The prevalence of myopia (nearsightedness) is increasing worldwide and rates over 90% have been reported in Asia. In Denmark myopia has increased from 13% in 2007 to 25% in 2020. The increase is worrying because of the sight-threatening conditions associated with high degrees of myopia such as retinal detachment, macular atrophy, and macular neovascularisation. Thus, we conducted a 1:1 randomised clinical trial to investigate the myopia control efficacy and safety of orthokeratology lenses (OKL) in Scandinavian children with a control group using single-vision spectacles (SVS). For secondary outcomes, we investigated the association between baseline relative peripheral refractive error (RPR) and myopia progression in both study groups, change in RPR in the OKL group and its association with treatment efficacy, and the correlation between cycloplegic spherical equivalent refractive error (SEQ) and axial growth in order to relate the results to clinical assessments for myopic patients. The study subjects comprised 60 myopic, ethnically Scandinavian (Danish) children aged 6 to 12 years with myopia of 0.5 to 4.75 dioptres spherical and up to 2.5 D regular astigmatism in both eyes.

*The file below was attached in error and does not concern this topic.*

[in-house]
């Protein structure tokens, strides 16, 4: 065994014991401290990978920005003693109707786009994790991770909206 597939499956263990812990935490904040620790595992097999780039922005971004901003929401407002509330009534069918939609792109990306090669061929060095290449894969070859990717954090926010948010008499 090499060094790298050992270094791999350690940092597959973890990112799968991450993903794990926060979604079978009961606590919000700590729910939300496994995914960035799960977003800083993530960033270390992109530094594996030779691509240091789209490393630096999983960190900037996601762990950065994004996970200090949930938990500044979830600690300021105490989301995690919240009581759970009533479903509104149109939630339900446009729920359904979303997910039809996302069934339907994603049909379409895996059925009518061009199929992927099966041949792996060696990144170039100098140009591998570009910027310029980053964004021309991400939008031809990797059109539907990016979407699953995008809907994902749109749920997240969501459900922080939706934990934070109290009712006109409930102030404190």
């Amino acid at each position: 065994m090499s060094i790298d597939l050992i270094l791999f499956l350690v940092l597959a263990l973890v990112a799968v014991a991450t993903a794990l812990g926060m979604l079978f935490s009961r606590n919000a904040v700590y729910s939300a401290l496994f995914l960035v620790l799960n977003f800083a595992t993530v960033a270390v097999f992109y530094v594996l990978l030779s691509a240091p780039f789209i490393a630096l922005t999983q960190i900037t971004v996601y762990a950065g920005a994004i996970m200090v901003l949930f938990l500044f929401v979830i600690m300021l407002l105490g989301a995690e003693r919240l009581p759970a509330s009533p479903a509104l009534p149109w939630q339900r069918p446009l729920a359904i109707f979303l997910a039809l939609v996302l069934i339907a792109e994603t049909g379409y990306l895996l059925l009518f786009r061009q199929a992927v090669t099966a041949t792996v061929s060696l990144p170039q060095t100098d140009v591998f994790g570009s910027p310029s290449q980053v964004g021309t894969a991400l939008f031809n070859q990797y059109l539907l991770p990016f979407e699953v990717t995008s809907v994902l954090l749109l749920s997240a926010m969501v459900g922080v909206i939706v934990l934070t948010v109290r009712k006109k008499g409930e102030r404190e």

We found that axial growth was significantly smaller in the OKL group compared to the SVS group at all follow-up visits. There were no treatment-requiring or vision-threatening adverse events during the study. RPR changed significantly from baseline to 6-month follow-up in the OKL group. Baseline RPR was not correlated to axial growth in either the OKL or the SVS group. Initial change in RPR was not correlated to the myopia control effect of the OKL. In the SVS group, the correlation between changes in SEQ and axial length at 12-month follow-up was 1 D = 0.55 mm for all subjects, 0.60 mm for male subjects, and 0.53 for female subjects. The correlation is higher in Danes compared to other ethnic groups.
In conclusion, we found that OKL effectively reduced the progression of myopia without severe adverse events. We found that OKL induced relative peripheral myopic defocus, which may contribute to the altered axial elongation. However, neither the degree of RPR change (OKL group) nor the baseline RPR was associated with the myopic progression. Finally, we estimated the correlation between changes in SEQ and axial length which can be used when monitoring myopic progression in ethnically Danish OKL patients in a clinical setting.